NAYPYIDAW - Myanmar's government has appointed a minister and senior police chief to head an investigation into the killing of 10 Muslims by a Buddhist mob that resulted in a flare-up of sectarian violence in the country's Westernmost state.
"There occurred organized, lawless and anarchic acts that can harm peace, stability and rule of law in Rakhine state in May and June," said a statement on the front page of The New Light of Myanmar, the government's mouthpiece, Agence France Presse (AFP) reported on Thursday, June 7.
At least nine Muslim passengers were killed Sunday after Buddhist vigilantes attacked their bus western state of Rakhine.
The attack followed the rape and murder of a woman in the state, which borders Bangladesh, for which three Muslim men have been detained.
Demonstrators have demanded justice for the deaths of the Muslims, which came after leaflets were handed out urging retribution for the young woman's rape and murder.
Residents of Taunggoke, where the killings took place, said the dead had no connection to those blamed for the woman's murder.
Establishing a committee to investigate the sectarian strife and expected to hear its findings by the end of June, the government's move shows a rare response to civil unrest.
"The government is now marching towards a new democratic society making political and economic reforms... it is also educating the people step-by-step to observe democratic practices," the government statement added.
The probe will be headed by Brigadier General Kyaw Zan Myint, deputy minister at the Ministry of Home Affairs, the report said, adding that the aim was to "expose the truth and take legal actions".
Opposition leader and Nobel laureate Aung San Suu Kyi expressed condolences to Muslim leaders and said there was an urgent need for justice and proper law enforcement.
"It is the responsibility of the Police and the courts to take prompt actions against the offenders," Suu Kyi told reporters.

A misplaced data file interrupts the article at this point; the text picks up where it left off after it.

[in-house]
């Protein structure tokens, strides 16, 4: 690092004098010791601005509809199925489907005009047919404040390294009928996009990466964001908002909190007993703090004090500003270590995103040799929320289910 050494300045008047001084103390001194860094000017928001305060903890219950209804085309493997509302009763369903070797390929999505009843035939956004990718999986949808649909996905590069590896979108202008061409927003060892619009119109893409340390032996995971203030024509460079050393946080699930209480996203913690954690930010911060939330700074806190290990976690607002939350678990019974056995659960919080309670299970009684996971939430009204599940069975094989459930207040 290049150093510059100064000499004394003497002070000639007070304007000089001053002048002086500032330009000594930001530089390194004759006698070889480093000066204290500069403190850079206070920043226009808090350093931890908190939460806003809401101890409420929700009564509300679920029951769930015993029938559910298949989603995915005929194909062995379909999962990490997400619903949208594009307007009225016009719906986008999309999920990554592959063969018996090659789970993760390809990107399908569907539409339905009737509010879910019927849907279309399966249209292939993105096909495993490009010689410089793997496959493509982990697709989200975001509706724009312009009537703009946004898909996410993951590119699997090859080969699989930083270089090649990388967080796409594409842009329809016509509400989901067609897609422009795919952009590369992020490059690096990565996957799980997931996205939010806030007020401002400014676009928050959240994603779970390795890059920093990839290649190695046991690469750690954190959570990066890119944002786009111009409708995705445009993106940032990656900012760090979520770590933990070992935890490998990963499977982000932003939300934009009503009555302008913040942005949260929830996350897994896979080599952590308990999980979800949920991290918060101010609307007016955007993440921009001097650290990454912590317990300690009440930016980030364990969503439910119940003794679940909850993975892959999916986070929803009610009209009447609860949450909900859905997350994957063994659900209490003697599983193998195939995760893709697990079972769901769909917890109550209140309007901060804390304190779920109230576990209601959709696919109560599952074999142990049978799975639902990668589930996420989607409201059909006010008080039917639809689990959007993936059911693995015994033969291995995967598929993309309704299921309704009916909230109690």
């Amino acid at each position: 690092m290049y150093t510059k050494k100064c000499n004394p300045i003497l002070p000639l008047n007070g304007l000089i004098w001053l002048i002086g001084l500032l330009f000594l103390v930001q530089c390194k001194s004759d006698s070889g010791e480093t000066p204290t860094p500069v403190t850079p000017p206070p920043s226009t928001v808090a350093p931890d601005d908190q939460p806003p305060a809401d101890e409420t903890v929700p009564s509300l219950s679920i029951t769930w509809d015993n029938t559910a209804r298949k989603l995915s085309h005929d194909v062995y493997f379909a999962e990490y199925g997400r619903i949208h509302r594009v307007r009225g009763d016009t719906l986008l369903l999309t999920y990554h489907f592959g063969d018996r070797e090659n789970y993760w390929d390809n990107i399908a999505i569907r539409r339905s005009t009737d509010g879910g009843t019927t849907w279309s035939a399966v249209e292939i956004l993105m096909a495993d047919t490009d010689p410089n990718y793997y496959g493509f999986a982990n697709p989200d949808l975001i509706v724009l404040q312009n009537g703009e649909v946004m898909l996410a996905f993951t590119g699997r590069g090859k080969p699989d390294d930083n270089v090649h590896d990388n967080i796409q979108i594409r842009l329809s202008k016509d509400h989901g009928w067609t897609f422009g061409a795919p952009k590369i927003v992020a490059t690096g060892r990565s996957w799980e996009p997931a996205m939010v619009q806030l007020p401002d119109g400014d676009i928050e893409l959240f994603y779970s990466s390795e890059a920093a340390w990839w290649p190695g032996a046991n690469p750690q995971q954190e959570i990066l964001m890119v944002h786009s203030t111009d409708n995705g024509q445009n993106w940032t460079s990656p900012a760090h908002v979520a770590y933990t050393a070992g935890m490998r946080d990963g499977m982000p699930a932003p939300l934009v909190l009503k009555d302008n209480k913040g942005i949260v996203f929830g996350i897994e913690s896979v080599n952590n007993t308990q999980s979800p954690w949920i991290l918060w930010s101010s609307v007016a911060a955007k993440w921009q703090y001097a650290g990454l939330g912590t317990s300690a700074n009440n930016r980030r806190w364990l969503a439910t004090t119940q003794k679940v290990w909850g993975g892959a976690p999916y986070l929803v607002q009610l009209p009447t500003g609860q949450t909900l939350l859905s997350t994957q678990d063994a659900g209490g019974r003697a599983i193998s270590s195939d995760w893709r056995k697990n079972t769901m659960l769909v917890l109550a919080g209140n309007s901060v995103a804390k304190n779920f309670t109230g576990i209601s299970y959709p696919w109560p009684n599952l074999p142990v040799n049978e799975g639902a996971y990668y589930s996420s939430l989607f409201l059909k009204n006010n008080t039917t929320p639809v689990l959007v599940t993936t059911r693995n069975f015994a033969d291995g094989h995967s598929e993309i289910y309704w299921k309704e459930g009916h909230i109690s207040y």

With fears of further violence growing, Suu Kyi urged the nation's Buddhist population to show "sympathy" with minorities following the Rakhine killings.
She echoed sentiments of some Muslims and activists that the killings could have been instigated with the intention of widening sectarian rifts.
If one problem is not solved, another bigger one will happen, she added.
Muslims make up nearly five percent of Myanmar's more than 53 million population.
The largest group of Myanmar Muslims is the ethnic-Bengali minority, generally known as the Rohingyas, who mainly live in the western state of Rakhine.
Less numbered are the Indian-descended Muslims who live in Yangon and ethnic-Chinese Muslims, known as the Panthay.
Pockets of sectarian unrest have occasionally broken out in the past across the country, with Rakhine state, which has the largest concentration of Muslims, a flashpoint for tensions.
In February 2001, the then-ruling junta declared a curfew in the state capital Sittwe after clashes between Muslims and Buddhists.
The authorities this week warned against "anarchic acts" after the mob killings and an attack on a police station by an angry crowd in Sittwe.